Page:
By Ayushman Jamwal
In the Dark Knight, the Joker poignantly expresses his belief to the caped crusader that human society is always prey to its base, survivalist instincts, where the notion of humanity is nothing more than a punch line. In that legendary interrogation scene he reflects on human society saying, “their morals and code, it’s a bad joke, dropped at the first sign of trouble. They are only as good as the world allows them to be. When the chips are down, these civilized people will eat each other.”
These words ring across my mind when I think of Paris, and the fear and confusion that has gripped citizens across Europe. Similar to the Joker, ISIS’ dastardly act is a challenge to the world’s faith in the
motto of Liberty, Equality and Fraternity – the secularist faith. As homegrown extremists are responsible for these acts of terror, the rise of right-wing political groups across Europe who denounce the ethos of multiculturalism seems to be the endgame of the terror group. Months after Charlie Hebdo, ISIS is using fear to drive the citizenry from all communities in the West to the Right and further apart, to mirror its own twisted vision of ideological purity, where like medieval times your faith is your uniform on the battlefield.
The Paris attacks has also put a political lens over the refugee crisis, where hundreds of people fleeing ISIS in Iraq and Syria have found shelter in Europe. The leaders of Frances’ Front National, Britain’s UK Independence Party, Poland’s Law and Justice and Hungary’s Fidesz party all have said that the refugees pose a significant security risk to Europe, while in the backdrop they espouse how ‘Islamisation’ has placed European values under threat. This is clearly what ISIS wants, to replicate the racial profiling and string of attacks on Muslim groups in the United States post 9/11.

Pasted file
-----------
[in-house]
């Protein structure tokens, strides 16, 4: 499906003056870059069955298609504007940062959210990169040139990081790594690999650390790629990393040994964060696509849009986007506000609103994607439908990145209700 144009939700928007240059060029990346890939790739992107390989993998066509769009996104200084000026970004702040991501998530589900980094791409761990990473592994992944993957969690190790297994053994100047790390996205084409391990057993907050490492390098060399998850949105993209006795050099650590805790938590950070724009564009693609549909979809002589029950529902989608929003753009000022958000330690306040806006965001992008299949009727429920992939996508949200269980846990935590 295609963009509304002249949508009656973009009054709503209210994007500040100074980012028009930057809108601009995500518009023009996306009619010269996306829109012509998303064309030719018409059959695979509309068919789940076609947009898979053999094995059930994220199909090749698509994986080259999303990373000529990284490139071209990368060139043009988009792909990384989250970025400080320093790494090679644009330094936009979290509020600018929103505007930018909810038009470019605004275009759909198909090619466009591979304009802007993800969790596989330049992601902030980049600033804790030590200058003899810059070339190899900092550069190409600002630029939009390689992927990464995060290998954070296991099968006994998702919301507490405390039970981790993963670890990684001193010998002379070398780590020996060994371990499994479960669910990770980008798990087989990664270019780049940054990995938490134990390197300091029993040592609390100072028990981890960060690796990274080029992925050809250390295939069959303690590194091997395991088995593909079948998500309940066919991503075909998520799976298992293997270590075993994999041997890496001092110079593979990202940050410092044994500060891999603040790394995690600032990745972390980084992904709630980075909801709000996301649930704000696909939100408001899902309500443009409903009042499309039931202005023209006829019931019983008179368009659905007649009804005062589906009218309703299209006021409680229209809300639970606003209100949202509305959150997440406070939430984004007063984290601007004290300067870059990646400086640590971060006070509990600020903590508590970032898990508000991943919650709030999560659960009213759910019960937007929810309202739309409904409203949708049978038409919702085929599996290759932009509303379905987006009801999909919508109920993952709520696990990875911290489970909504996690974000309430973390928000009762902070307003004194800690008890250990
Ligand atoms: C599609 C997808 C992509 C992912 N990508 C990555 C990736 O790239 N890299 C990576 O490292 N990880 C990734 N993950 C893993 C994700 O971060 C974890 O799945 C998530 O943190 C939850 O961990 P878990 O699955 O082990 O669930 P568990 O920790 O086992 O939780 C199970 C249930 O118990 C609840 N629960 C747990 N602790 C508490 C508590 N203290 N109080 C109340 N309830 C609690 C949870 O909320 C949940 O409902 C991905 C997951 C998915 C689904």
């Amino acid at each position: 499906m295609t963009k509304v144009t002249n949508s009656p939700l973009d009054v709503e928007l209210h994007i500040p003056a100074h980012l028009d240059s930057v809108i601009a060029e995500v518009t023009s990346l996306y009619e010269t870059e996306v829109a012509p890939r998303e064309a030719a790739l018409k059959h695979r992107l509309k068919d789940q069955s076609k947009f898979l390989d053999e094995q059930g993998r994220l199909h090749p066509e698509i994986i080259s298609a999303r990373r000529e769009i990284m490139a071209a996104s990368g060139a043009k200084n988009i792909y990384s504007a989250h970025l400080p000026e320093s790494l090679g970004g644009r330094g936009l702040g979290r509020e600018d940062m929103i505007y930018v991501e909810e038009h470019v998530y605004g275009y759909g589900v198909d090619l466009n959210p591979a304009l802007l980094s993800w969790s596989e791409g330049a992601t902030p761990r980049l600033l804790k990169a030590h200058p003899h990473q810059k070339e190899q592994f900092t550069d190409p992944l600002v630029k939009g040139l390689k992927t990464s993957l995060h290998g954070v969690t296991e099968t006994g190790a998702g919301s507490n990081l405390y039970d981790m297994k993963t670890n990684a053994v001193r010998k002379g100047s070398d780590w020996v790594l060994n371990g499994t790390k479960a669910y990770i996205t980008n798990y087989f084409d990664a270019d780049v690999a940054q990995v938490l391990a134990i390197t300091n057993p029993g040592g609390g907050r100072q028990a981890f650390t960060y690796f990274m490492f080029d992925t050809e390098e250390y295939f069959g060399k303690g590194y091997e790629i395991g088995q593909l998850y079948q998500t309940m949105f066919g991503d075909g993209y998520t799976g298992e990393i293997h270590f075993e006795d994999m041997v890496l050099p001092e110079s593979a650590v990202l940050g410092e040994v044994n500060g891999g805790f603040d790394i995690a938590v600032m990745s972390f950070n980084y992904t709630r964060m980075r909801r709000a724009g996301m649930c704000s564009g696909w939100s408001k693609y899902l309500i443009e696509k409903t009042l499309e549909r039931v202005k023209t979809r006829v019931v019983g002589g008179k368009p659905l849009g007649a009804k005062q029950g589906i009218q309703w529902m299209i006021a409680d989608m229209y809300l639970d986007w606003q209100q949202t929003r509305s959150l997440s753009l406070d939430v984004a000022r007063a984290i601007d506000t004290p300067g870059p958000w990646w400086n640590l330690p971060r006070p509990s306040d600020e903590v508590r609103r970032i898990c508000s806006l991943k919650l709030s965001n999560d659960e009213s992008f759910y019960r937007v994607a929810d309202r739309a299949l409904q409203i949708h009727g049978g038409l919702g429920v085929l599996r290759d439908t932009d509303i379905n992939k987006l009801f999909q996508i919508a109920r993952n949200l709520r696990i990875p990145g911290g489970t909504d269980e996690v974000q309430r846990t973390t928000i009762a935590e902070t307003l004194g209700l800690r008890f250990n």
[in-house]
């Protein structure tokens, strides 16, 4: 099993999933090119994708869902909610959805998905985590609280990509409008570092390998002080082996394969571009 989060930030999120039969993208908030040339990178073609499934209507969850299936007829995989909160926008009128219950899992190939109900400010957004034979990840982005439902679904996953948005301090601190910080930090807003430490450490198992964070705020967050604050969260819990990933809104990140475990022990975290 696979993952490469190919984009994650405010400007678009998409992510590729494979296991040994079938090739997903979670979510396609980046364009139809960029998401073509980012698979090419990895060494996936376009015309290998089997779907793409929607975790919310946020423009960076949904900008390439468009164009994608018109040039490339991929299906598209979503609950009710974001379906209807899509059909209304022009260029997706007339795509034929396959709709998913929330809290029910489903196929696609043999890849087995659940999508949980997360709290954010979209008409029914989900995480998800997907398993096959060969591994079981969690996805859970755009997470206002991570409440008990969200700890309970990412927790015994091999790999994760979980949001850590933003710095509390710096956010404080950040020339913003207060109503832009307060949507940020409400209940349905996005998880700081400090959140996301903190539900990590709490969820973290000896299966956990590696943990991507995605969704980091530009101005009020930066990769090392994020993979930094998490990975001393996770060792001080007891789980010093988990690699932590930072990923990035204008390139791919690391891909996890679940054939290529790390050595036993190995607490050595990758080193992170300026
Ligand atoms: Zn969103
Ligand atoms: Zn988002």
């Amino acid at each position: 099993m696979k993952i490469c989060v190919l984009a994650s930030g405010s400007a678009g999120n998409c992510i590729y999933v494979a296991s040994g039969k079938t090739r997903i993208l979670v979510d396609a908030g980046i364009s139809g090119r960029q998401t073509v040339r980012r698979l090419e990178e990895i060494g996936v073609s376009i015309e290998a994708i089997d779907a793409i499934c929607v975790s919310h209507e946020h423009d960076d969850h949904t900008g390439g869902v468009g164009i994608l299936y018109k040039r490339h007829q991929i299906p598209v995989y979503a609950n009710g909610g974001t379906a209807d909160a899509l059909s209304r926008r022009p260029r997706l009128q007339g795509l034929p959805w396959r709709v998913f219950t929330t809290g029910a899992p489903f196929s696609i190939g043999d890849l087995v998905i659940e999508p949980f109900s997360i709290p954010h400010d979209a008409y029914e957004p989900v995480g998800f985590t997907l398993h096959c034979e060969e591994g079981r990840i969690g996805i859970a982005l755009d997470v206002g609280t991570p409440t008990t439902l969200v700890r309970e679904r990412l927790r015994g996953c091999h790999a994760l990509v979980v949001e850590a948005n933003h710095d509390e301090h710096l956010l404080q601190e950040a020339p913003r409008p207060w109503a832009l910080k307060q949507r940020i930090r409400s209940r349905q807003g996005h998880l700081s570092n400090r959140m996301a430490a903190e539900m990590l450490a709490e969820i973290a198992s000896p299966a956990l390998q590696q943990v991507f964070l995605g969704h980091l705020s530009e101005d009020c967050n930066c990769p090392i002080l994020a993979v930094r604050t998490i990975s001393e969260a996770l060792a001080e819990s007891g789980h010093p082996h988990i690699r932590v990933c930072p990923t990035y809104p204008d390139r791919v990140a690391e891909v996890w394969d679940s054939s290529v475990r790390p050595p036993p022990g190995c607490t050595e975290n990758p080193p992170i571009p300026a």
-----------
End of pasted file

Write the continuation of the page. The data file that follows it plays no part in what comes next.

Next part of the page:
Europe rests on a knife’s edge, and this is the time for the governments to aggressively defend the secularist faith of their constitutions to counter the narrative of the right wing, which is being baited by terror groups. The French government’s decision to re-open schools and universities across Paris, and a national appeal for unity and political cooperation is an open defiance of ISIS and sends the right messages to people across the world. At the same time, the European governments can no longer tiptoe around the menace of homegrown terror. They cannot fear talking about Islamic extremism for
the sake of political correctness. The fallout of that attitude has been that the extreme right is controlling the whole argument, and their narratives are emboldened by ISIS and other terror groups.
De-legitimising the right wing’s control over the terror debate and defending the secularist faith is a tough job, but Europe is the champion of multiculturalism and its liberal leaders are up to the challenge.
This is the time where everyone from a Prime Minister to a local community leader needs to embolden a traumatized citizenry to hold on to the ideals that make them free and fearless. In these times, I remember the famous words of CBS news legend and civil rights crusader Edward Murrow appealing to the human condition when in turmoil, something I feel should resonate across he world – “We will not walk in fear one of another. We will not be driven by fear into an age of unreason if we dig deep in our history and our doctrine, and remember we are not descended from fearful men. Not from men who feared to write, to associate, to speak and to defend.”